Handsome Furs’ numerous press photos show the married couple — Wolf Parade’s Dan Boeckner and Alexei Perry–tangled up in one lurid pose or another. Married and sexy: I half-expected Handsome Furs show Friday night to be a live realization of the photos, to have a physicality befitting a couple who like to get physical, their interaction as exclusionary and uncomfortable as in those pictures. And though Perry and Boeckner spent most of the show facing the crowd rather than each other, you got glimpses of the couple’s dynamic. Boeckner moved in a tight arc, his head and neck stiff, eyes focused on his guitar. Across from him, Perry went for full head swings, her mouth held open, and her eyes rolling back into her head, long, tinsel earrings swaying. Watching her performance, it was hard not to think of porno’s exaggerated moans and grimaces–either slightly discomforting or totally entrancing, depending on your perspective.
So, though they seemed isolated at times, some aspect of their relationship, either authentic or contrived, is on stage with them. Perhaps Handsome Furs simply take mutual respect as a given. Maybe it never crossed their mind. Either way, Perry is great to look at. She played barefoot for the whole show, slapping her foot against the stage for “Talking Hotel Arbat Blues,” one of the songs that shows why Face Control tops their first record. Both albums take various forms of alienation as their subject, but Face Control finds a romantic narrative to connect the disconnected. Boeckner’s voice evokes Bruce Springsteen’s when it cracks, and his and Perry’s lyrics are about cold war romance. “And though it pains me to treat you unkind, the good is greater when our love is blind,” he sings on “All We Want Is Everything.”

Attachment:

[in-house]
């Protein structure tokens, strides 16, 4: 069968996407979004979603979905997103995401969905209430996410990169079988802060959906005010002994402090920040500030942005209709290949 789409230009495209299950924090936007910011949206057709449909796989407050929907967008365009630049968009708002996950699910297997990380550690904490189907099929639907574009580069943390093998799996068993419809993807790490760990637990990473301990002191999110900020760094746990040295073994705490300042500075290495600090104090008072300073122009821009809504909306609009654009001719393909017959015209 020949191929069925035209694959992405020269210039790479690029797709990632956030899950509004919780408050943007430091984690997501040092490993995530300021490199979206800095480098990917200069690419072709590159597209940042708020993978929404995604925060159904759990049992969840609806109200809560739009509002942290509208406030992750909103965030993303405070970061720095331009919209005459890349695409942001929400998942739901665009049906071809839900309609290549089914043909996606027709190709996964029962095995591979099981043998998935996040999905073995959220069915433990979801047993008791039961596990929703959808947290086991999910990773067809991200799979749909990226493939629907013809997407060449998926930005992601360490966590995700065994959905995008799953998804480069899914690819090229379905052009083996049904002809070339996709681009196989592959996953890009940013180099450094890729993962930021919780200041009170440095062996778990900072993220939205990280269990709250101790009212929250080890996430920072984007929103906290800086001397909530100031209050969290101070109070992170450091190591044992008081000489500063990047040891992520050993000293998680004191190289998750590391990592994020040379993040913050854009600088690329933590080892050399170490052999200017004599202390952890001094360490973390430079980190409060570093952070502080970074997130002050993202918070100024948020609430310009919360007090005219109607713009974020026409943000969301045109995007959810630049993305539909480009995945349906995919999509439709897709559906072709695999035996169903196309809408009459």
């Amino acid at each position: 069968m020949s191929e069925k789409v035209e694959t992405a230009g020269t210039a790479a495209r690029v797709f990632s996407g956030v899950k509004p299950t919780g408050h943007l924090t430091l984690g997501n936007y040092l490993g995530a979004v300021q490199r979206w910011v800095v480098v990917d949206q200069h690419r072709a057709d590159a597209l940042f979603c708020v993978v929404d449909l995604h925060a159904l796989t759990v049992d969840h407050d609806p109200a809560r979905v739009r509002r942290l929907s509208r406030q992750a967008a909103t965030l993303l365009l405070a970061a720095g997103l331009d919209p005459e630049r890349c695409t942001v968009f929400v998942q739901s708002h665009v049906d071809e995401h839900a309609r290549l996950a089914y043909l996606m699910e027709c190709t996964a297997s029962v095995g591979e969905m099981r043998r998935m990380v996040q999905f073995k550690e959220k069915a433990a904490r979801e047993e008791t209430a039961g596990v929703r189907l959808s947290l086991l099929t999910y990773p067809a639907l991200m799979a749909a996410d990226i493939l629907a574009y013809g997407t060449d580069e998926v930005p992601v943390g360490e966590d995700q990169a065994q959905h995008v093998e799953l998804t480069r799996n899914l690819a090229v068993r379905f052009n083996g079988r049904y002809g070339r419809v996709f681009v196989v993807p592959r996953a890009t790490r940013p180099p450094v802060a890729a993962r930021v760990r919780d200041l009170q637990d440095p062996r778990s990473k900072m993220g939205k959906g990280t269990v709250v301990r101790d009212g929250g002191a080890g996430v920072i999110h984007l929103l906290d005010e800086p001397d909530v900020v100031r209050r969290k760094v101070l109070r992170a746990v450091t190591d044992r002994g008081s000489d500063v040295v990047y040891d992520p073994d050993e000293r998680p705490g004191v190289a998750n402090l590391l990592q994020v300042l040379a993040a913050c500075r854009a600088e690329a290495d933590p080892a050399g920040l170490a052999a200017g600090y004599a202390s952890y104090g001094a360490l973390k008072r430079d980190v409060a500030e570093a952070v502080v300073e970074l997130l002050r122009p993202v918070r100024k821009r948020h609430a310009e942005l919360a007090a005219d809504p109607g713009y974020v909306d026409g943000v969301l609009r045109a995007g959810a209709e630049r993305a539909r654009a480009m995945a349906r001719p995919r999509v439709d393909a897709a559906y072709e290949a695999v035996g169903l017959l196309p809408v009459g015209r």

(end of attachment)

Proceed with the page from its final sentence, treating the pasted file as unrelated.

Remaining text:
Sweaty and scattered, Boeckner had a cold, which he seemed to be treating with alternate doses of codeine and nicotine. They kept on mentioning how cool and intimidating it was, playing in New York. Perry smiled between songs, as though she had just pulled of a particularly tricky cartwheel. She used her keyboard for support, or for leverage when she jumped and kicked back. They pressed their foreheads together during the instrumental passages, alternately clenching their eyes shut or staring intensely at each other. When they finally introduced themselves, it was as “my lovely wife Alexei Perry,” and “my lovely husband Dan Boeckner.” Just before then, they’d had the most married couple-y of all married couple conversations. “I want to live here,” Perry insisted to her husband. “It’s so expensive, though,” Boeckner reminded his wife.–Jessica Suarez